Physicians must realize the true goal of drug company representatives

LETTER — Posted March 20, 2006

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Regarding "Physicians don't have to want gifts to appreciate the role of drug reps," "Hard to expect residents and fellows to pass on an offer of lunch" and "Questions for critics of honoraria" (Letters, Feb. 13): These letters regarding physicians and pharmaceutical representatives followed an article, "Buy your own lunch" (Article, Jan. 16).

I do not belong to any "anti-pharmaceutical rep group," nor do I know No Free Lunch's founder Bob Goodman, MD. However, I strongly support their goals, and I no longer see pharmaceutical representatives.

I agree with comments regarding the usefulness of samples to allow a patient to see if a medication will work. However, I have a problem with pharmaceutical companies supplying me with only the latest and most expensive medications.

Give me amoxicillin, atenolol, and hydrochlorthiazide samples as well as those medications covered by patents. My patients have as many problems with these medications as they do with the latest and greatest drugs being advertised in the journals and being detailed by pharmaceutical representatives.

Until I can stock a sample cabinet with both older and newer drugs, you cannot convince me that pharmaceutical detailing and samples are anything more than a means to gain more market share.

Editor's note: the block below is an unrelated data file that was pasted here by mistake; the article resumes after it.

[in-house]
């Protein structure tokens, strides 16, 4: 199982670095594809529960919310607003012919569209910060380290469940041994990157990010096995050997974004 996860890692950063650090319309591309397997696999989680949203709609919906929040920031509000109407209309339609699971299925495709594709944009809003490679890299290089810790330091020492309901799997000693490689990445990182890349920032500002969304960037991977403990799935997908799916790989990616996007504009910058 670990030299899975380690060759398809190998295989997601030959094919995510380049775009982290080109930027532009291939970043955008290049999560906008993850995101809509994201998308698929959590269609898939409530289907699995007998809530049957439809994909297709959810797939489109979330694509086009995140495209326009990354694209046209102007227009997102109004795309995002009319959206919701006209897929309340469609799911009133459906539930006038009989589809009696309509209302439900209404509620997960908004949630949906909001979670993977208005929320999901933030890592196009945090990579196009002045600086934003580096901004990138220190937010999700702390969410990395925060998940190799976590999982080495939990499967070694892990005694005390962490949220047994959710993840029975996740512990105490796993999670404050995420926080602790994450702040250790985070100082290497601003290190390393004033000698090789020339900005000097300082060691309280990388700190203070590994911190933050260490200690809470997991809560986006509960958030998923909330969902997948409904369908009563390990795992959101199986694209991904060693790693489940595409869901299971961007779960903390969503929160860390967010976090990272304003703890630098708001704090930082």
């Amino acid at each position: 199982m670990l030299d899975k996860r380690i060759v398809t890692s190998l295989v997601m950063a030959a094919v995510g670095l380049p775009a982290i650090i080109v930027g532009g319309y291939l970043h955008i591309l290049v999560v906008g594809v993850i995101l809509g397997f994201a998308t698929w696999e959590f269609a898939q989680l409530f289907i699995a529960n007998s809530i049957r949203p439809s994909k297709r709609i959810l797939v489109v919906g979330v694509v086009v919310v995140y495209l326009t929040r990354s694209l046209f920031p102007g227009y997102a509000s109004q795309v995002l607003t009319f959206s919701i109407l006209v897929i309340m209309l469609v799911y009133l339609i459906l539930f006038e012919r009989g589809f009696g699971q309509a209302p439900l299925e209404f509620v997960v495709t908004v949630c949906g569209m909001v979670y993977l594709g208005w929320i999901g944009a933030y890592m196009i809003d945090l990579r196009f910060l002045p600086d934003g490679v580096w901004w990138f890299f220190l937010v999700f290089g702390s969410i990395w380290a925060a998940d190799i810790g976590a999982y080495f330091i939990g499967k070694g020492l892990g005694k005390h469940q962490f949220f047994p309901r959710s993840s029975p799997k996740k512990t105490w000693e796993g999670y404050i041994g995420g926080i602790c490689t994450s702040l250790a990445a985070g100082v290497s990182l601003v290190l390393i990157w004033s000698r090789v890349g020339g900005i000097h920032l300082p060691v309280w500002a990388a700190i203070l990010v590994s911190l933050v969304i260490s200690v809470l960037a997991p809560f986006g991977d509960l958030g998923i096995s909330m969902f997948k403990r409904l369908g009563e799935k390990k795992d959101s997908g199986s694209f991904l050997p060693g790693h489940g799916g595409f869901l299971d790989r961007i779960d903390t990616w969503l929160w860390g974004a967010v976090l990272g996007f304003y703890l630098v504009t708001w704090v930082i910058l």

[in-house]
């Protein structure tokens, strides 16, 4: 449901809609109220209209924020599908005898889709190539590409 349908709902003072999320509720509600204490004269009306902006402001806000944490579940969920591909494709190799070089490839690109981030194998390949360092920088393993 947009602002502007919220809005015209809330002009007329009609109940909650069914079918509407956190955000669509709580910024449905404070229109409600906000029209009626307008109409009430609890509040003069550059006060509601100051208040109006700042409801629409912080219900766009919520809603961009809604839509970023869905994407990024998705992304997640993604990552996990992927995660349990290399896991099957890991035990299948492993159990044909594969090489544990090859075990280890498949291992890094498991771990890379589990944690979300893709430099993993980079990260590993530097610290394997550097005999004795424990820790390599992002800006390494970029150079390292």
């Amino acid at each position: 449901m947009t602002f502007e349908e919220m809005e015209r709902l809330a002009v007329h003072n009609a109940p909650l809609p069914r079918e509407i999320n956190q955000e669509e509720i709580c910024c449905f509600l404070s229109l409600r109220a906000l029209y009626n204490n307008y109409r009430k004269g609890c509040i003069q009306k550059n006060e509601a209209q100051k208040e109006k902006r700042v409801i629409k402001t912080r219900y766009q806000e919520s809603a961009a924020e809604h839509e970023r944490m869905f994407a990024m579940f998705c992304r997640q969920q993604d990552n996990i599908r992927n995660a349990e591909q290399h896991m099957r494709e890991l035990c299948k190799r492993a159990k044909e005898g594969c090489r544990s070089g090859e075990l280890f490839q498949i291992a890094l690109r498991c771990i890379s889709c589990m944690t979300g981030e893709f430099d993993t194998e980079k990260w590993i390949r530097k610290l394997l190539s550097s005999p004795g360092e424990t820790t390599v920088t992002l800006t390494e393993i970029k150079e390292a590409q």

One letter writer points out that residents and fellows have a hard time passing up meals because of time and cost.

Residents and fellows, despite their long hours (which are now capped), still make at or above the median income of American workers. If they are having trouble feeding themselves they might want to look at their discretionary spending. Also, many programs provide meals for them; mine does.

Regarding the differences between academic physicians and those in private practice, I disagree on some points.

Many academic physicians are not on straight salaries, as one letter implies. They work on a productivity basis, not dissimilar to our private-practice comrades. I took a pay cut when I went into academic medicine. Although I enjoy working in an academic community hospital, it is not always as rosy in academia as one might think.

The prime function of the pharmaceutical representative is to maximize market share for their products. To not realize this is one of the greatest deceptions seen today among members of our profession. Let's wake up and begin to pay our own way.

Charles F. Sturm Jr., MD, Monroeville, Pa.

Note: This item originally appeared at http://www.ama-assn.org/amednews/2006/03/20/edlt0320.htm.

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